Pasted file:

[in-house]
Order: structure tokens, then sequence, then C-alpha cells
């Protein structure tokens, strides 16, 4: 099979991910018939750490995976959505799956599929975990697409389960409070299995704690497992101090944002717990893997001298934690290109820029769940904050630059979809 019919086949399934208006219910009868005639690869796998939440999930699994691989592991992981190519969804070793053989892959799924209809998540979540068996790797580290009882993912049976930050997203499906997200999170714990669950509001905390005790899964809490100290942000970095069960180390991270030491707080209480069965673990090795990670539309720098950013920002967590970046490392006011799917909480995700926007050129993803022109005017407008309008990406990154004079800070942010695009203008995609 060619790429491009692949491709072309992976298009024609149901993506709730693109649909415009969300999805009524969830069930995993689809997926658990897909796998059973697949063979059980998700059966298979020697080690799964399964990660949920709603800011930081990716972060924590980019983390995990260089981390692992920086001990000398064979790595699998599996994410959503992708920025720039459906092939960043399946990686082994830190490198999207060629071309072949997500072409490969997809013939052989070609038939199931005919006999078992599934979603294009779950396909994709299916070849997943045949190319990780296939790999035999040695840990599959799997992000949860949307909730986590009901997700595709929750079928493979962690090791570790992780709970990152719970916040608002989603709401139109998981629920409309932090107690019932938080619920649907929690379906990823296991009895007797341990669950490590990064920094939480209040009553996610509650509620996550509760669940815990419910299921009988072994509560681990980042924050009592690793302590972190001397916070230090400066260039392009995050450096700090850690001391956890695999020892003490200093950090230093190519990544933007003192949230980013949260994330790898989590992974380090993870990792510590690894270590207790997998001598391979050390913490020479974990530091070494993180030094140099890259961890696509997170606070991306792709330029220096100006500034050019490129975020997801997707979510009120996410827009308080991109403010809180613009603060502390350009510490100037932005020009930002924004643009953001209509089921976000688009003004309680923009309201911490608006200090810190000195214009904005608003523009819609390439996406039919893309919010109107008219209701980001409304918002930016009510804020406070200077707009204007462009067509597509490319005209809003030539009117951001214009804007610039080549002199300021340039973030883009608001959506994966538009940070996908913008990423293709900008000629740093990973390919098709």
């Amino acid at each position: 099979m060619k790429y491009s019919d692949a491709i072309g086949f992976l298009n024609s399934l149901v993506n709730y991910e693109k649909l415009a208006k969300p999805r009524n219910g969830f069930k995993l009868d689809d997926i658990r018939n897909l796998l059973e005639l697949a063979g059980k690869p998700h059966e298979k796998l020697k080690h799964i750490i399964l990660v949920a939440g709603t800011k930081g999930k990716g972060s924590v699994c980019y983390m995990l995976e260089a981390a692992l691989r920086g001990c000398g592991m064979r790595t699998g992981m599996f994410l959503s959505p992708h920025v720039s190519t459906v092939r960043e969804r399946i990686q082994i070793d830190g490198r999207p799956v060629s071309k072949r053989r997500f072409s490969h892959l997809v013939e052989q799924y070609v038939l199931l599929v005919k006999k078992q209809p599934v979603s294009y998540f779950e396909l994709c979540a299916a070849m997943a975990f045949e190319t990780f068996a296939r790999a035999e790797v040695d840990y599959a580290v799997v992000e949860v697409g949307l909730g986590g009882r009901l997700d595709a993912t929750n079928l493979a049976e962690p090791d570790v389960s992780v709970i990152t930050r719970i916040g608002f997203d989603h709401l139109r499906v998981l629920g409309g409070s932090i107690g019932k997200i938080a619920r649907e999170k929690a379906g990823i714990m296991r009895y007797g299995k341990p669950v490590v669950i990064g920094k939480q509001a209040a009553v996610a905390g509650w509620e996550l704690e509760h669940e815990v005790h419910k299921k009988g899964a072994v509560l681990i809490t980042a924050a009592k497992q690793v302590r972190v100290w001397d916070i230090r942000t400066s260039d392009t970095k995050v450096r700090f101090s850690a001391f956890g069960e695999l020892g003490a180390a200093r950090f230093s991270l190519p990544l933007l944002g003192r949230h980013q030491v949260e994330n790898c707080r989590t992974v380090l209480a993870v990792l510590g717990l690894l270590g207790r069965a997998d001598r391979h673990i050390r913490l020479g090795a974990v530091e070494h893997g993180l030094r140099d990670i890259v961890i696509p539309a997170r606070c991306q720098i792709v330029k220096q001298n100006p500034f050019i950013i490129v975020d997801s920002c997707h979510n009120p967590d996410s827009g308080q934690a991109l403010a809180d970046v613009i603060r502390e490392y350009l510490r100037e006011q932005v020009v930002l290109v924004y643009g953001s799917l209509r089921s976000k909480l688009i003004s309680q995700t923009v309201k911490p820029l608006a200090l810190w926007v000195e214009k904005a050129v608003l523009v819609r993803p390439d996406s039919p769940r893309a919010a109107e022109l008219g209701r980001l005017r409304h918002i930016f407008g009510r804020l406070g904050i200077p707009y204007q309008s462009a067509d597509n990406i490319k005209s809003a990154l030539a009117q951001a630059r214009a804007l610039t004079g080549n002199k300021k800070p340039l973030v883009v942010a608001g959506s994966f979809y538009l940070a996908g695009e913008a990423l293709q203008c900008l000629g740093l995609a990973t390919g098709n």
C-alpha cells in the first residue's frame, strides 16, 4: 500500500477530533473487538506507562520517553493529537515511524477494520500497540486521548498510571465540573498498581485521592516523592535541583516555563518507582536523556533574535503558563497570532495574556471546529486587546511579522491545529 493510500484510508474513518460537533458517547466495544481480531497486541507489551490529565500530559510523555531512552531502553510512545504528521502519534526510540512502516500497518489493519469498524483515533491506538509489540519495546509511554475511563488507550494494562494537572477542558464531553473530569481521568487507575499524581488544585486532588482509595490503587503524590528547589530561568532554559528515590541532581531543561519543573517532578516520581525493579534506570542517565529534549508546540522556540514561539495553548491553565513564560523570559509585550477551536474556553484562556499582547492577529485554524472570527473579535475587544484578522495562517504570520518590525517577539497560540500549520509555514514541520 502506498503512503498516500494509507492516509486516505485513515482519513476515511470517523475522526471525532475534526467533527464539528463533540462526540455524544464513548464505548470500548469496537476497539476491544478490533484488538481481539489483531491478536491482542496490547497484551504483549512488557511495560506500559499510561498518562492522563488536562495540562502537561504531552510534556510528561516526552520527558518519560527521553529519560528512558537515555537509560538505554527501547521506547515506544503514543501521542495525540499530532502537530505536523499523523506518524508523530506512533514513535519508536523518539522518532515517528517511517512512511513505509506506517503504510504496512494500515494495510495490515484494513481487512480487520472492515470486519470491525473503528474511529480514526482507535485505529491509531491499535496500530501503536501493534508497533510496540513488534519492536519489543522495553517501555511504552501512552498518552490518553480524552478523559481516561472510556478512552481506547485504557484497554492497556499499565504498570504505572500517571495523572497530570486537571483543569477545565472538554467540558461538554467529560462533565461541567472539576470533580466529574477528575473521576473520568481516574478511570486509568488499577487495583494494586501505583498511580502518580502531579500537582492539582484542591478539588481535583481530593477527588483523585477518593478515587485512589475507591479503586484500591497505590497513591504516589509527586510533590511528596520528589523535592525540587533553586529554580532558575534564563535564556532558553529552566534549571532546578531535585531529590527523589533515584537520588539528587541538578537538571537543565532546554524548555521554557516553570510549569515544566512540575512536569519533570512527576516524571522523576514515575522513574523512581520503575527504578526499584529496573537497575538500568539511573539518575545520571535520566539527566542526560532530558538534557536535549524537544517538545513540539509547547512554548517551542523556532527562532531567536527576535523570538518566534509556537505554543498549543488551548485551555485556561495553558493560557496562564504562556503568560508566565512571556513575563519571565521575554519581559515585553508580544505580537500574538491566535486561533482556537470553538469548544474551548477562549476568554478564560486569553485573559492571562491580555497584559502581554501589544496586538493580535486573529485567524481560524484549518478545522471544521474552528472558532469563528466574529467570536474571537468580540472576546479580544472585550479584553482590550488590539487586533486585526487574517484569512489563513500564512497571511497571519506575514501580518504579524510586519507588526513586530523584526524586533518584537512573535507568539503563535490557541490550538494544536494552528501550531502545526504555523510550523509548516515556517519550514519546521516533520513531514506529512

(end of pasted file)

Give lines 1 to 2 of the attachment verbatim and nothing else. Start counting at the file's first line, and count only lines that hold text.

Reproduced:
[in-house]
Order: structure tokens, then sequence, then C-alpha cells